Zaya Wade made the courageous step to live out her truth at the young age of 12 last February and has received a world of love. Yet at the same time, the young teenager was the recipient of intense backlash and discrimination. The world can be an already scary place while growing up, but with the addition of being African-American and LGBTQ+, it can be a hell of a lot scarier. Thankfully she’s had unconditional love and support from her family.
Zaya’s father, NBA player Dwyane Wade had an interview with Ellen Degeneres on her daytime talk show where he talked about the moment she opened up to her parents about her gender identity. “When Zaya came home and said,
‘Hey, I want to talk to you guys. I think going forward, I’m ready to live my truth. I want to be referenced as she and her. I would love for you guys to call me Zaya.’ So internally it’s our job to, one, go out and get information, to reach out to every relationship that we have,” said Wade. “My wife reached out to everyone on the cast of Pose. We just tried to figure out as much information as we can to help our child be her best self.”
Although she’s now 13, Dwyane told Good Morning America that this didn’t just come on a whim for Zaya. “Zaya has known it for nine years,” he stated to Roberts. Her parents have been there for her journey and continue to, with Zaya’s step-mother actress Gabrielle Union loving the authenticity she is now living in.
“We have another daughter who is 13, who has freedom to be exactly who she is, who she was born to be, to be her most authentic self,” the actress said in an interview with Time. “She doesn’t ask permission to exist. That is wildly inspiring.”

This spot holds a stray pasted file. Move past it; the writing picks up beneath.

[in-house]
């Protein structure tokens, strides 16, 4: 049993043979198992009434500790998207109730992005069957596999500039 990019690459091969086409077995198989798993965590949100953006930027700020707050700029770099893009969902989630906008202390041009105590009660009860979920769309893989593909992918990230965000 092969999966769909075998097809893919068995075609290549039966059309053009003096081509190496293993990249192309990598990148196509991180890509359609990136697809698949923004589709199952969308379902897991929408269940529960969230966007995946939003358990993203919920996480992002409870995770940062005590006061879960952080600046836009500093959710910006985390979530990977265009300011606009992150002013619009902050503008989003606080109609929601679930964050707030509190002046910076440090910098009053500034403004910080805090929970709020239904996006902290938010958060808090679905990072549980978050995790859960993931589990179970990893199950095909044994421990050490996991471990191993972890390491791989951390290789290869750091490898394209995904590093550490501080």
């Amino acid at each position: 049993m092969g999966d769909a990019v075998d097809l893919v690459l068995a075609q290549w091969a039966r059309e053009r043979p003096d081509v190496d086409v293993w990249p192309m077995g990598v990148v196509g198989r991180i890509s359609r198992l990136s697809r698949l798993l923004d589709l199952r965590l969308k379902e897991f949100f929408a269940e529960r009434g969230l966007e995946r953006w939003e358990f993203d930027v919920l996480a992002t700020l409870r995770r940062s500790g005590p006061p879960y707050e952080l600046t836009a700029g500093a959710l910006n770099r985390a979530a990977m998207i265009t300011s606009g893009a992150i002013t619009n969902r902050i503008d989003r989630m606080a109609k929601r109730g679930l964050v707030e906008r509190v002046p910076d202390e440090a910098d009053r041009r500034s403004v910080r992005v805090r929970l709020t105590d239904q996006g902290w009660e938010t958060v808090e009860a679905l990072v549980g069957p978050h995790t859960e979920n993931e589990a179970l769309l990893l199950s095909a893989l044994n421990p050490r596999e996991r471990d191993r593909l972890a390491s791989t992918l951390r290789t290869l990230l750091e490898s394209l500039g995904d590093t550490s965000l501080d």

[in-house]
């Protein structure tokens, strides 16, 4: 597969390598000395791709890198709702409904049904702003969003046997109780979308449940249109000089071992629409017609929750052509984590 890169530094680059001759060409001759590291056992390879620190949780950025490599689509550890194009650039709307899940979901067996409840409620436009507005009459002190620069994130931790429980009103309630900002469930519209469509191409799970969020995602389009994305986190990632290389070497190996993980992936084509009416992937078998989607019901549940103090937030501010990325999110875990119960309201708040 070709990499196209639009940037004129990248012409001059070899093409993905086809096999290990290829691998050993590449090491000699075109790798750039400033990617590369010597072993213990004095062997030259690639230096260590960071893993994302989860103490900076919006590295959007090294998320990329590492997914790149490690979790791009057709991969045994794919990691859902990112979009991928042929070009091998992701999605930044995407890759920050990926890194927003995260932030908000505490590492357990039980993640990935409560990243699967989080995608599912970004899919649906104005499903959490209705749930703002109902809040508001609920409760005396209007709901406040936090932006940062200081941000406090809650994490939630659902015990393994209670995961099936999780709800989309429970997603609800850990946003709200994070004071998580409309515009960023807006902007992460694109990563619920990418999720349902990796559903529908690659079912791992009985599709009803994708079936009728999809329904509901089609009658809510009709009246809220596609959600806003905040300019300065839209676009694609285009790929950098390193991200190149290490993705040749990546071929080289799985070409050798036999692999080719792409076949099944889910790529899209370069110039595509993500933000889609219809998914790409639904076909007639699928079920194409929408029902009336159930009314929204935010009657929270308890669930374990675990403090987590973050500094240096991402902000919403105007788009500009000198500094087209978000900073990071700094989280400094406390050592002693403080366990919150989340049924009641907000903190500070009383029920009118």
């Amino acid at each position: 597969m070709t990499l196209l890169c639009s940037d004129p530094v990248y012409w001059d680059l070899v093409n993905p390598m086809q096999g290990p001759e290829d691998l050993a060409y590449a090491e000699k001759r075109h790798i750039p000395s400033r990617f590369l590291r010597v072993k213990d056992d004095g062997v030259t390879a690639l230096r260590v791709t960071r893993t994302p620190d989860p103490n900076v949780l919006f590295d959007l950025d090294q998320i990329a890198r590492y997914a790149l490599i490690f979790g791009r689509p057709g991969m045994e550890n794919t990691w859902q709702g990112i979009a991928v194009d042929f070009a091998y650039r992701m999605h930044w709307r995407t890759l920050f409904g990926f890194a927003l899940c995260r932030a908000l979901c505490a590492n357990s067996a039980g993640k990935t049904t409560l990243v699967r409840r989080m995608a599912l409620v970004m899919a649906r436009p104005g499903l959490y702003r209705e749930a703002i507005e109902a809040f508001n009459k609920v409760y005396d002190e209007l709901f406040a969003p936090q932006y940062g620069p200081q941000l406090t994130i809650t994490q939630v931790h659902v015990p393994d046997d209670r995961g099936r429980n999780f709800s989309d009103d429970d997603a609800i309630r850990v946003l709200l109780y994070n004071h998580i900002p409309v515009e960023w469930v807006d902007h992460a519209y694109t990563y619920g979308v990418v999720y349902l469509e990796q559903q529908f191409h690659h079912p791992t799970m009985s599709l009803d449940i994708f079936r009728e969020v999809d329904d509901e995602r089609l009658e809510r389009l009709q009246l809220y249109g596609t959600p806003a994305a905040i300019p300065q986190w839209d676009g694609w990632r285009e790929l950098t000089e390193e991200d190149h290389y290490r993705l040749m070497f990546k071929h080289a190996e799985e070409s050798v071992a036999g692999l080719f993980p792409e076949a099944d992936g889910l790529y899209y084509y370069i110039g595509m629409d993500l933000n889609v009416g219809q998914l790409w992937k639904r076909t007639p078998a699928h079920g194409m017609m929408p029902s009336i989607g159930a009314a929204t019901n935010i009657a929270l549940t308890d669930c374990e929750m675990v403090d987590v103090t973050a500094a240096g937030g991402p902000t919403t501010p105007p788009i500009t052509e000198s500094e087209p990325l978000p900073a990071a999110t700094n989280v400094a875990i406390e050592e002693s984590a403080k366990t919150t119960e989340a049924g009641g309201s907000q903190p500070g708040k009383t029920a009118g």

Zaya’s journey has been lathered with backlash from some members of the general public who feel as though a young child shouldn’t be “making these kinds of decisions.” Pictures of Zaya attending Pride events with her family were the subject of much social media backlash. Union spoke with US Weekly where she explained that as a child, she too attended events surrounding Pride with her family.
“It feels normal,” Union said. “My mom took me to my first pride at eight years old. We moved to San Francisco, and it’s kind of part of being a global citizen. People talk a lot about diversity and inclusion, but they don’t actually mean it. In our household, we mean that, and that’s why the entire household went to pride.”
Through the negative comments, however, Zaya chooses to not allow it to affect her. “[To anyone] who is afraid they’re going to be judged, I would say don’t even think about that. Just be true to yourself, because what’s the point of even living on this earth if you’re going to try to be someone you’re not?” Zaya said in a clip with her father. “It’s like you’re not even living as yourself. Be true and don’t really care what the ‘stereotypical’ way of being you is.”